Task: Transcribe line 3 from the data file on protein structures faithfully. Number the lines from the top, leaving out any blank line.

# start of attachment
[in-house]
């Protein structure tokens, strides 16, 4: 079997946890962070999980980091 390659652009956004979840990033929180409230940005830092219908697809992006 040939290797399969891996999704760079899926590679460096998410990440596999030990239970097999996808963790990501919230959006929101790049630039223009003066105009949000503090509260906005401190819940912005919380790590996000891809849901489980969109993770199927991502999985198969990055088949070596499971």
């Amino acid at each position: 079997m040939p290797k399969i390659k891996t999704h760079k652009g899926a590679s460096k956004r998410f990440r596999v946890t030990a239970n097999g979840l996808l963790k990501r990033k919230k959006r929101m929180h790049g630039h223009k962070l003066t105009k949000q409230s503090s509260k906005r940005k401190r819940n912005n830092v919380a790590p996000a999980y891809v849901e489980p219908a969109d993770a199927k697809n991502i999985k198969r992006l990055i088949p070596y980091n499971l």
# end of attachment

């Amino acid at each position: 079997m040939p290797k399969i390659k891996t999704h760079k652009g899926a590679s460096k956004r998410f990440r596999v946890t030990a239970n097999g979840l996808l963790k990501r990033k919230k959006r929101m929180h790049g630039h223009k962070l003066t105009k949000q409230s503090s509260k906005r940005k401190r819940n912005n830092v919380a790590p996000a999980y891809v849901e489980p219908a969109d993770a199927k697809n991502i999985k198969r992006l990055i088949p070596y980091n499971l």